Retail Therapy Part IV: Variety Comics

The store still has their original display cases.
(This post is part of an ongoing series where I attempt to visit every single comic book store within Chicago city limits. You can read more about it here!)

Location: 4602 N Western Ave in Lincoln Square
Public Transit: Nearest buses are the Western (49B), Montrose (78), and the Lawrence (81); Nearest train is the Brown line Western stop.
Monday: Closed
Tuesday: 12-5
Wednesday: 12-6:30
Thursday: 12-6
Friday: 12-6
Saturday: 12-4
Sunday: 12-4
Website: None, but if you have questions their number is 773-334-2550

Visiting Variety Comics made me a little nervous. Words like dark, dank, and haphazard were thrown around by those who had been there. The store's owner had a reputation for being testy, and the hours were known to be sporadic. It is now too late for me to form my own opinions of Rick. He passed away last year after having owned the store for 30 plus years. The new proprietor is Vinny, a lifetime customer of Variety Comics and close friend of Rick's. Not only did I miss the chance to meet the original owner, but I have been missing out on countless opportunities to scour the store's surprisingly impressive collection of new and old comics.

Many of my observations about the store can be seen as valid criticisms by shoppers. The store is definitely a mess. There are stacks upon stacks of books, trades, magazines, and boxes. You will feel the need to wash your hands after going through the back issues. Advertisements on the wall encourage shoppers to pick up "new" titles such as Lady Death from Chaos Comics. Promo stills from Batman (1989) grace the walls, and you can still pick up the premiere issue of Comics Foundry, a superb magazine that began in 2007 and has been canceled for at least 2 years now. I am so glad this store is a mess. It allows ample opportunities for finding treasures, and I dare anyone who comes in to not find something they want or need to complete their collection. It's not just the back issues holding hidden gems; the newer issues stay on the shelves here a lot longer, too. If there's a hot new issue that's selling out everywhere, your chances of finding it here are better than most. The same goes for trade paperbacks and hardcovers. The selection of new titles lean more towards the mainstream of DC and Marvel, but they carry the indie heavy hitters as well like The Walking Dead and League of Extraordinary Gentleman.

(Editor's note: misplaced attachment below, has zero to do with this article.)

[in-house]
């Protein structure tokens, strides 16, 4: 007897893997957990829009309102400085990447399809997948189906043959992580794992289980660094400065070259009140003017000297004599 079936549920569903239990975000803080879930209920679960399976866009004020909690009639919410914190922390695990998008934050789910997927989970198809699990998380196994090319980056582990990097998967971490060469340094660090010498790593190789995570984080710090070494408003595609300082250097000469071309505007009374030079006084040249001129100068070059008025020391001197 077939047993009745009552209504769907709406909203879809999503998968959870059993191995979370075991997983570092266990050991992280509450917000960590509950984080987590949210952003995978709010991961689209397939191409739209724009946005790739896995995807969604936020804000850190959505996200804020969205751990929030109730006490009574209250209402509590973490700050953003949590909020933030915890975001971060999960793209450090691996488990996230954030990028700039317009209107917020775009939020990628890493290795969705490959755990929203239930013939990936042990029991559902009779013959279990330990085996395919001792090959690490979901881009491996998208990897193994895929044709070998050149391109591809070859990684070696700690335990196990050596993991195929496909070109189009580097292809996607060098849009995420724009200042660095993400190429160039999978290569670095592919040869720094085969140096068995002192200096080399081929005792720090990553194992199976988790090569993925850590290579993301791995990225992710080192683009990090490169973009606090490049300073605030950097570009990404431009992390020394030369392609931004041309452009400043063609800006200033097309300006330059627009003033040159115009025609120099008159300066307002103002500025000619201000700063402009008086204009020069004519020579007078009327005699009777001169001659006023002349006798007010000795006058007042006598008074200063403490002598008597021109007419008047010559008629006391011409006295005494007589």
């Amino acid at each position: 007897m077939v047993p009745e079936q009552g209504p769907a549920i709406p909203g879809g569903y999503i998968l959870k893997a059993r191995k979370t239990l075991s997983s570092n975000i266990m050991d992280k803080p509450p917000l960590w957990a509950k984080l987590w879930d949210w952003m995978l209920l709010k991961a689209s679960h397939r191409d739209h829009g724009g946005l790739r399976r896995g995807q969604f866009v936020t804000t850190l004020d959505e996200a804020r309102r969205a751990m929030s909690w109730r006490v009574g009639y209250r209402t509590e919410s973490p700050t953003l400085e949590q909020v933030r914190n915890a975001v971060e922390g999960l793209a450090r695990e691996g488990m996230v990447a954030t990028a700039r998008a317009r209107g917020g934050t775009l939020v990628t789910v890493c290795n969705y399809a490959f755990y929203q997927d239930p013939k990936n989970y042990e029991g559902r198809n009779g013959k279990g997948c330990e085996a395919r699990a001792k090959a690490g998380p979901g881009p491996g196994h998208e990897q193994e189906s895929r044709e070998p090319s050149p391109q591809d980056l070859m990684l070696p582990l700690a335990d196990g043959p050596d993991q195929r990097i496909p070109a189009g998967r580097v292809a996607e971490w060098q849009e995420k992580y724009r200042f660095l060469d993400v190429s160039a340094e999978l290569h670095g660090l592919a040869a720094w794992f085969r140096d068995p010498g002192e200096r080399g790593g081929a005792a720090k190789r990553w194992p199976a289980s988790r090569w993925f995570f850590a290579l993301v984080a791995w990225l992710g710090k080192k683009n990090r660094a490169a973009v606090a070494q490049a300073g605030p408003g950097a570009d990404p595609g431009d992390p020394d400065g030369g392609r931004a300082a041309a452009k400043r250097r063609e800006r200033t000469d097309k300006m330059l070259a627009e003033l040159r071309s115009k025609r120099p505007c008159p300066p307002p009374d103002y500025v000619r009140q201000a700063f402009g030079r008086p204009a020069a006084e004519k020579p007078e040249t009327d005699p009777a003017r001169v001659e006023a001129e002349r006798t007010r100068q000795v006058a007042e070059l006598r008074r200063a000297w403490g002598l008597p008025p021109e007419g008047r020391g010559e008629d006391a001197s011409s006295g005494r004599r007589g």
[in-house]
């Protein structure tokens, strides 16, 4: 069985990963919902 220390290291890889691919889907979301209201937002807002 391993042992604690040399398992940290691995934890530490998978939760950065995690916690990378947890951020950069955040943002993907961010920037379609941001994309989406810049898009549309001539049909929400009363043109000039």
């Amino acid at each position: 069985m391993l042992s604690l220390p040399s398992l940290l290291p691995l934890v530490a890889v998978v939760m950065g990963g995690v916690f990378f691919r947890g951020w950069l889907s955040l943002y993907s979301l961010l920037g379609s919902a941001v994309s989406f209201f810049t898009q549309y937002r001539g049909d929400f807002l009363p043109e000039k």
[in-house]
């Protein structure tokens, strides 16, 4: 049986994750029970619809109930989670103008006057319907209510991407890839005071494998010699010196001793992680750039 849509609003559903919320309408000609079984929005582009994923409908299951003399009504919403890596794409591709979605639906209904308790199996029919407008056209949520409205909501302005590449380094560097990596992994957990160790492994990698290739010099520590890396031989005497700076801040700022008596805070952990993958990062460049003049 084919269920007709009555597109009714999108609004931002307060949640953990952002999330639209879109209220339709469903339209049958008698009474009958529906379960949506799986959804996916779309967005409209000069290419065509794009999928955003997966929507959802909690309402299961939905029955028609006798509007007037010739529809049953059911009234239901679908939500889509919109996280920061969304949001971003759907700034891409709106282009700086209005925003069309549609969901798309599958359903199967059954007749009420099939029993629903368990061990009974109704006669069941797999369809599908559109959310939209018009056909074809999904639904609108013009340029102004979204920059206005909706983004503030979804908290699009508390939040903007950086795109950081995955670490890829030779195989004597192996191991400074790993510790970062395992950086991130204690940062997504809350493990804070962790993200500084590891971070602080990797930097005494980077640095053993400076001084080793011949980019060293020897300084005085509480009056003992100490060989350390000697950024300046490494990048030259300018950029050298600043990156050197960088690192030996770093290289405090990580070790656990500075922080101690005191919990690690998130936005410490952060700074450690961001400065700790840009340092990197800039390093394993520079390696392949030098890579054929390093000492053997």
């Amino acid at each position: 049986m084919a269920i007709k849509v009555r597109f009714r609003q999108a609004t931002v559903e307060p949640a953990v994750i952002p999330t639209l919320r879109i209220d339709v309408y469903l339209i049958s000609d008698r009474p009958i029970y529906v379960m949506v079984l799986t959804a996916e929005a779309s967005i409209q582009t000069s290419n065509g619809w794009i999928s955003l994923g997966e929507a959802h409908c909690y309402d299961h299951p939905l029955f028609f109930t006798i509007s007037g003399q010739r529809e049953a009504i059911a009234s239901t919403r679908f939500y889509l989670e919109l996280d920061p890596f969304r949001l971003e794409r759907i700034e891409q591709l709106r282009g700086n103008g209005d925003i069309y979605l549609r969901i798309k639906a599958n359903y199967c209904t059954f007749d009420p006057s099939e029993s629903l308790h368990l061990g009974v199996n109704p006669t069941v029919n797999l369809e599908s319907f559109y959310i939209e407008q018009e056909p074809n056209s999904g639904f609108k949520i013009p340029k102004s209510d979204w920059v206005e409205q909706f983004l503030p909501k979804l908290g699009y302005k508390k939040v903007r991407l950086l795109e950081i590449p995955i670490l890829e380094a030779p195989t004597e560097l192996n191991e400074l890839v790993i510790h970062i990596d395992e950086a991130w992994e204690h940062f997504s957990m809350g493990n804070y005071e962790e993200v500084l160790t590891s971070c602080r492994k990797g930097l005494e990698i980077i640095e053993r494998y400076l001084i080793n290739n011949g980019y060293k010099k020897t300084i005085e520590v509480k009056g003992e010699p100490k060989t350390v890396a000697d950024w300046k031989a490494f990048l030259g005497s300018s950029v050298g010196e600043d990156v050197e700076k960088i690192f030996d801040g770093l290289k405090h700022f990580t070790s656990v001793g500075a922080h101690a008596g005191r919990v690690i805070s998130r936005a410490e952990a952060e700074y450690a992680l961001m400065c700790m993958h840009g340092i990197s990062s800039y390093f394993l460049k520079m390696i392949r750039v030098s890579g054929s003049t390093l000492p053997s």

Variety's reluctance to modernize will definitely put off some shoppers, especially those who lack an appreciation for wood paneling. Unlike the burbs, there aren't many "old school" style stores left in the city. You hear stories about places like Larry's Comics, but Variety may be the last of a dying breed. Stores where you don't see statues or t-shirts, where there is absolutely no seating anywhere because lounging is discouraged. Club pull lists consist of telling Vinny what you want, and he'll "set it aside for you". The time warp back to 1982 will be very comforting for shoppers that miss the former exclusivity of the comic book world, before comic book characters were bigger in the movies than on news stands. Kids today have Spider-Man shoes but have never read a comic book. Things are different and there's no better reminder than places like Variety Comics where little has changed since 1975.

Seen above left, Rick in the store in 1977.
No one is better suited to carry on Variety's legacy than Vinny. He's the kind of guy that has no Facebook page, and he was reluctant to be photographed for the blog. For those who may have stayed away from Variety because of Rick's reputation, Vinny doesn't share many of the previous owner's colorful personality traits. He's friendly and willing to make reading suggestions, but happy to let shoppers browse in peace. When you talk to Vinny, it is obvious that he has the utmost respect for the store's history. When customers suggest that he update the posters to reflect newer titles, he simply states that he likes things they way they are, they way they were when he came in as a kid. Vinny has in fact never been to another comic book store in his entire life; knowing this makes it easier to understand his resistance to update the store. The extent of changes to come in the future may be a replacement of one of the paintings outside. Spawn may be replaced soon by a more recently popular character like Green Lantern or Hellboy. But don't expect anything too drastic; he is in talks with the mural's original artist to create the new addition.
The lack of organization can be a discouraging for some, but for others it's the perfect opportunity for discovery.

Whether you love or hate Variety Comics (and I doubt there are many in between), you can't deny that the store deserves respect. Despite a changing industry and a changing world around it, they have stayed true to themselves, and as Vinny proves, loyal to their longtime customers. I recommend this store, and for more reasons than nostalagia. It is a comic book store within a vacuum, a shrine to the reverence we once held for comic books without the frills. You may not have many more chances to visit a store like Variety Comics, so experience it while you can.